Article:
However both power options from haibike are excellent and i would recommend anyone looking into haibike to go test ride them both to see which you prefer.

Simon Colby
1 year ago

The 2017 models in the US still use the same controller cluster/display, unfortunately. Same with the pw-x motor. You can get the 500wh battery here though

1 year ago

You're correct, I shot this a while back and was holding it to mix in. Sam commented above and said he still has some good deals on Haibikes from last year. It seems like they have launched later than expected in some cases so I hope this review is still relevant ;)

1 year ago

Sounds like this Yamaha engine was made for me, I love low cadence, now I just need to win the lotto:P

1 year ago

Nice! Yeah, it's funny... A lot of people really love it so I try to present what it's like without adding too much opinion (but I clearly prefer Bosch for the higher cadence). Appreciate your constructive comment and yeah, these ones aren't cheap but they are a touch cheaper than Bosch ;)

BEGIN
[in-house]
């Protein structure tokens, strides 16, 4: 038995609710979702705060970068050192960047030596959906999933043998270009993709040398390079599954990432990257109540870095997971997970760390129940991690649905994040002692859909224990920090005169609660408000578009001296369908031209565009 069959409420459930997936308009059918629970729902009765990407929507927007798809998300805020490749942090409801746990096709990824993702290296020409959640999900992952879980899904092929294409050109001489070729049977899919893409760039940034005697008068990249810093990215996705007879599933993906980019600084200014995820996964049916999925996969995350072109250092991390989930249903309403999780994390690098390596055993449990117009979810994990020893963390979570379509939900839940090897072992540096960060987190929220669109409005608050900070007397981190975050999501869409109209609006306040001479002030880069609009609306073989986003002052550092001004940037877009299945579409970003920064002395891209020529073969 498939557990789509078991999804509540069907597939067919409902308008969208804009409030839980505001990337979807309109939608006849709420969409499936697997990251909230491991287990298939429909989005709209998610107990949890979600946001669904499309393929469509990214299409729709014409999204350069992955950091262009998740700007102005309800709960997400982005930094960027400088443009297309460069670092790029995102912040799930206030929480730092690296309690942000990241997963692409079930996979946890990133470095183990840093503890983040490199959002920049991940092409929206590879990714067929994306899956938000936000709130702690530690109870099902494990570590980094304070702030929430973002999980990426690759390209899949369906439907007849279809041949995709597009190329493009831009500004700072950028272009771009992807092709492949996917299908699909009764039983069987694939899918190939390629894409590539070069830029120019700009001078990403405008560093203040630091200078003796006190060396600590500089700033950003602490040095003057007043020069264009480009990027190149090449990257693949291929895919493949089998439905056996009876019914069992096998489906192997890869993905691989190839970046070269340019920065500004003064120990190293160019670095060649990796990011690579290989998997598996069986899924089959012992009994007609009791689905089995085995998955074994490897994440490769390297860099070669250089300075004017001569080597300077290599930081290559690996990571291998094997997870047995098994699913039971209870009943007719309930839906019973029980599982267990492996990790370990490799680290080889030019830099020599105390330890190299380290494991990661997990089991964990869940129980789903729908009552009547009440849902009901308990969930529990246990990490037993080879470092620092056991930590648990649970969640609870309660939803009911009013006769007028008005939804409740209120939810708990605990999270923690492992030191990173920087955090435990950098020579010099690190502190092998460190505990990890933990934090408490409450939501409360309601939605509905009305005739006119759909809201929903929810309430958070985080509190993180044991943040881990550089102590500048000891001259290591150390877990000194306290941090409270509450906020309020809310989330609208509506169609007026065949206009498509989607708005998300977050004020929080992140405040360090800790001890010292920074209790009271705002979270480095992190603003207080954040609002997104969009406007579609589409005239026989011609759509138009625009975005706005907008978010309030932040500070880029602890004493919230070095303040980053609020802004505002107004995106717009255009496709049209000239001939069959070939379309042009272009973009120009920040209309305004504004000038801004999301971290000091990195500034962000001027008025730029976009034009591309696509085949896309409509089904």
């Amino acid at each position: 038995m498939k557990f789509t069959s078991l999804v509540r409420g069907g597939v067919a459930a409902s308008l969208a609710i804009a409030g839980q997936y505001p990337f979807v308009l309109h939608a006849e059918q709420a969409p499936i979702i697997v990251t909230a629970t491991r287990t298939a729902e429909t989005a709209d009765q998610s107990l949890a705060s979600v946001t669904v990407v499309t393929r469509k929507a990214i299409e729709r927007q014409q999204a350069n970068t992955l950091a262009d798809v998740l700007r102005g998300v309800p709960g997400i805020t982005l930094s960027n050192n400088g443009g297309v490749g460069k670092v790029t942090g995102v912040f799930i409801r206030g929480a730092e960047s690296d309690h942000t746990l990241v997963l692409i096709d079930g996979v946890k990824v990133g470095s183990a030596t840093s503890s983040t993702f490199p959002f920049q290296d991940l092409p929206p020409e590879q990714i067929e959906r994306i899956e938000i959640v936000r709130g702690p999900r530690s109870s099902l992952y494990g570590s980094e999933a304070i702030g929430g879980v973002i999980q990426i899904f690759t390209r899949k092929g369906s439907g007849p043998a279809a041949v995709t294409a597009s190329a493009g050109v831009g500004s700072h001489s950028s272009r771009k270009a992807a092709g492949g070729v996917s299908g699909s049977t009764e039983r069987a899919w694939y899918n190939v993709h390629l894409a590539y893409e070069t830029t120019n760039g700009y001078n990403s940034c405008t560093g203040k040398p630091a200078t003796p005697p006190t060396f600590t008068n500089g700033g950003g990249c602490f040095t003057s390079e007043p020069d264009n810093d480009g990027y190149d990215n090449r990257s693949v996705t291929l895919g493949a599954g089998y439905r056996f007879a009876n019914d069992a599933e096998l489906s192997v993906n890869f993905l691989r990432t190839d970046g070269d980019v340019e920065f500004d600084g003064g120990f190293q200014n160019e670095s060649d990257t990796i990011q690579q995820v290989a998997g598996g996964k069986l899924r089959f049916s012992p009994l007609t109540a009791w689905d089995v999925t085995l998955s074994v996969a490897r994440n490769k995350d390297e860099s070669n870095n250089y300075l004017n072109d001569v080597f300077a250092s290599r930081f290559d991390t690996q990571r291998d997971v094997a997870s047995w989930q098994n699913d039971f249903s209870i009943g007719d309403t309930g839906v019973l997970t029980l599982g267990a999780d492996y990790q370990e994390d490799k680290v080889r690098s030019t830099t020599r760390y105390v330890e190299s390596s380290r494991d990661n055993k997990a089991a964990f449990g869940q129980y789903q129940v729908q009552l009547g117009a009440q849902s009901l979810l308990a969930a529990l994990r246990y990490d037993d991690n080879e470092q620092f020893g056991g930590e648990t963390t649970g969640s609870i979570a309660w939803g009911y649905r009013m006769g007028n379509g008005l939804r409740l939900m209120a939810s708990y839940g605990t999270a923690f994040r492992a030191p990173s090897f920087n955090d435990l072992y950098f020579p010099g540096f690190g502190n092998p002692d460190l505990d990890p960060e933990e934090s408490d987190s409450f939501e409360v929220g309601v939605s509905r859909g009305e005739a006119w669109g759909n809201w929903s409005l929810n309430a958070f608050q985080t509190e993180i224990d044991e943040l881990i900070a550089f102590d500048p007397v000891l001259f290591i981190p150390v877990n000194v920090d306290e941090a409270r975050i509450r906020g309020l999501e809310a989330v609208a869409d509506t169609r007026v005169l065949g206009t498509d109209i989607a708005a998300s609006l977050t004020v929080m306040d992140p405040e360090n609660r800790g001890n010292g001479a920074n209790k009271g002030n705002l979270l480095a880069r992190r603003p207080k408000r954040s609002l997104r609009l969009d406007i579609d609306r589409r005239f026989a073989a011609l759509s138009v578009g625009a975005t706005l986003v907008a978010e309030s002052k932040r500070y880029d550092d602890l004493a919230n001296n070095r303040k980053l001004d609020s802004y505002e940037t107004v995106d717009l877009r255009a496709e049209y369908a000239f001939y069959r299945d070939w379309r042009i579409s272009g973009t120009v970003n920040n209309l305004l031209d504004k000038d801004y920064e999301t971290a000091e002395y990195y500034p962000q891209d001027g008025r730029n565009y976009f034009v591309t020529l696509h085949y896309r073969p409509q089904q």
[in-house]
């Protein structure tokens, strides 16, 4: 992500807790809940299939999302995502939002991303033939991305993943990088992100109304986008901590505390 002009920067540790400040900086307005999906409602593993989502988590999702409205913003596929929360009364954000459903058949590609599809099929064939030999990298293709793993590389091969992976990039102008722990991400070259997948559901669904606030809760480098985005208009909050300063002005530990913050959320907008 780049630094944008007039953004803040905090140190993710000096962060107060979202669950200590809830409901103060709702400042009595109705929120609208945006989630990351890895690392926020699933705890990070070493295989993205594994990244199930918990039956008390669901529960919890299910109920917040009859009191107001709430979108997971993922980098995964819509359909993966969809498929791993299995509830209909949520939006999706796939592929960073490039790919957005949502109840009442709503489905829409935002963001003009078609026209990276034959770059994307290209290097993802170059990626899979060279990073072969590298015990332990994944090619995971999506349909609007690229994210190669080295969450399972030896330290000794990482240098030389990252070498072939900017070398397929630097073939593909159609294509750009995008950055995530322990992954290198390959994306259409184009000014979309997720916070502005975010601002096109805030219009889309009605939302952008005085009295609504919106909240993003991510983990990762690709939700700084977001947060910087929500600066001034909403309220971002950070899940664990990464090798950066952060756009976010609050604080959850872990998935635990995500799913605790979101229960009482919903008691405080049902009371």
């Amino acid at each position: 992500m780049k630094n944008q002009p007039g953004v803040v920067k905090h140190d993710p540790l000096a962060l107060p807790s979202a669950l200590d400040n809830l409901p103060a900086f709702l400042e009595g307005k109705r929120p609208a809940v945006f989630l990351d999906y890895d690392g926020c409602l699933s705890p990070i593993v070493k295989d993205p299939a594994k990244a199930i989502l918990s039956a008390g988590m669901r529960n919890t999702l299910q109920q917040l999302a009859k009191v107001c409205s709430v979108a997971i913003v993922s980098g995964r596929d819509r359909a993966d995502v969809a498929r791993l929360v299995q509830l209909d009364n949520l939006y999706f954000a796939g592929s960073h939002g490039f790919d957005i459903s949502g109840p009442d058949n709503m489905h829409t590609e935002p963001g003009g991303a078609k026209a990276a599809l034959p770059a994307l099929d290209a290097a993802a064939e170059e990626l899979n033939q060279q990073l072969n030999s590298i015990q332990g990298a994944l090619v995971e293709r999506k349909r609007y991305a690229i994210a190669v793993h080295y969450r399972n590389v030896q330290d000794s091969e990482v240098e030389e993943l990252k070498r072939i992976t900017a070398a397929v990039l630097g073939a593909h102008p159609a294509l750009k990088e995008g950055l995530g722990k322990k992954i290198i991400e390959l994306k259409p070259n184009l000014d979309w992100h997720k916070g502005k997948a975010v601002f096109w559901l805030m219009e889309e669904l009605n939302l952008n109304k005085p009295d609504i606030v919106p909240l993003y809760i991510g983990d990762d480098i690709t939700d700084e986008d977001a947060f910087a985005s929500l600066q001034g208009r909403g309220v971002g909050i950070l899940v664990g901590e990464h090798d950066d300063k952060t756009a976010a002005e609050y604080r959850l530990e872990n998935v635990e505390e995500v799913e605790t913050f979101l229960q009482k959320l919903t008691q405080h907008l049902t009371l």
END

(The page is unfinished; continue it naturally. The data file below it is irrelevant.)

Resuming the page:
1 year ago

Yeah - I bought this bike in January in a black and yellow color mix. It's my dream come true bike, after two other Haibike E-bikes. It's my first fully and after some days experimenting with the suspension setup it drives perfectly. Even without shift sensing, the gears change quickly and smoothly. Just let a little pedal pressure off and everything is ok. What I found interesting, that in Europe where I live, this bike comes with the Rock Shox Yari - not with a Lyric. One of these days the Haibike guys will loose the overview - so much varieties for so many models. I got rid of the plastic pedals right away and replaced them with a pair of solid wide metal flats. Much better.

1 year ago